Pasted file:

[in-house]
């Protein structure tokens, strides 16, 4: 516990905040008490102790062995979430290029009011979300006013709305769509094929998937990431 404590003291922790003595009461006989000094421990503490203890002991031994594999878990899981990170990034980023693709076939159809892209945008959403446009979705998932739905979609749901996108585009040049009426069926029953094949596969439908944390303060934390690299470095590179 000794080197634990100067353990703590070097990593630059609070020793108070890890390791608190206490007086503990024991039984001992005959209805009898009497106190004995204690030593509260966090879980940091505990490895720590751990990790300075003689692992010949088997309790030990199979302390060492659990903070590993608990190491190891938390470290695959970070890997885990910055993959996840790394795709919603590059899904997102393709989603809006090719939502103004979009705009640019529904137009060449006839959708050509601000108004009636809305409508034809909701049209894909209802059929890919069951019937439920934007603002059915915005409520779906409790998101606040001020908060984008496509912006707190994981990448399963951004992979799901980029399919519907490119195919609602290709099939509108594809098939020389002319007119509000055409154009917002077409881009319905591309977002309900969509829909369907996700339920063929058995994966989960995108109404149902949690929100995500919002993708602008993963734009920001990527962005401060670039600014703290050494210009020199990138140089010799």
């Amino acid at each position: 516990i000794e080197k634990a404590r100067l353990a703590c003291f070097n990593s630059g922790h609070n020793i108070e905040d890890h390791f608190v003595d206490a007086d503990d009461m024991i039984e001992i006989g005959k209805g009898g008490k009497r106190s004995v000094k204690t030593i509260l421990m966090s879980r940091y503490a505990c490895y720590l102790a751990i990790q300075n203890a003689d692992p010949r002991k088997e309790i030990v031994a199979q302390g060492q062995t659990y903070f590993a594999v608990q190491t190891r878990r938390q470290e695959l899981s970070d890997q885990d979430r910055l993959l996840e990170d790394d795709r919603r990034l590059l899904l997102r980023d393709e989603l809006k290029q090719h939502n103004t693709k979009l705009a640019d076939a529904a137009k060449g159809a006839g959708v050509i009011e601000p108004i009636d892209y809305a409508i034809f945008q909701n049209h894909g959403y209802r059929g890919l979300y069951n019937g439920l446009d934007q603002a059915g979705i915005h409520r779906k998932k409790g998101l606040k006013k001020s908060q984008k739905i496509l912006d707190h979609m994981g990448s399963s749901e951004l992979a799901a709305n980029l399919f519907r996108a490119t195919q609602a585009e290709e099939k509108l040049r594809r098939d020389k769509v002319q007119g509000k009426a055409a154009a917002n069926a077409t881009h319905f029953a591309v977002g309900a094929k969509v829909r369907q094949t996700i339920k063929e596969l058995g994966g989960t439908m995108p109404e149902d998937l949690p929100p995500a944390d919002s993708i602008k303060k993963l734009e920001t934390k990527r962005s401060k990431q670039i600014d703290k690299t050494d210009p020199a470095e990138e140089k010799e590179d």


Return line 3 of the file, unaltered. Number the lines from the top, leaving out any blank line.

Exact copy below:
């Amino acid at each position: 516990i000794e080197k634990a404590r100067l353990a703590c003291f070097n990593s630059g922790h609070n020793i108070e905040d890890h390791f608190v003595d206490a007086d503990d009461m024991i039984e001992i006989g005959k209805g009898g008490k009497r106190s004995v000094k204690t030593i509260l421990m966090s879980r940091y503490a505990c490895y720590l102790a751990i990790q300075n203890a003689d692992p010949r002991k088997e309790i030990v031994a199979q302390g060492q062995t659990y903070f590993a594999v608990q190491t190891r878990r938390q470290e695959l899981s970070d890997q885990d979430r910055l993959l996840e990170d790394d795709r919603r990034l590059l899904l997102r980023d393709e989603l809006k290029q090719h939502n103004t693709k979009l705009a640019d076939a529904a137009k060449g159809a006839g959708v050509i009011e601000p108004i009636d892209y809305a409508i034809f945008q909701n049209h894909g959403y209802r059929g890919l979300y069951n019937g439920l446009d934007q603002a059915g979705i915005h409520r779906k998932k409790g998101l606040k006013k001020s908060q984008k739905i496509l912006d707190h979609m994981g990448s399963s749901e951004l992979a799901a709305n980029l399919f519907r996108a490119t195919q609602a585009e290709e099939k509108l040049r594809r098939d020389k769509v002319q007119g509000k009426a055409a154009a917002n069926a077409t881009h319905f029953a591309v977002g309900a094929k969509v829909r369907q094949t996700i339920k063929e596969l058995g994966g989960t439908m995108p109404e149902d998937l949690p929100p995500a944390d919002s993708i602008k303060k993963l734009e920001t934390k990527r962005s401060k990431q670039i600014d703290k690299t050494d210009p020199a470095e990138e140089k010799e590179d």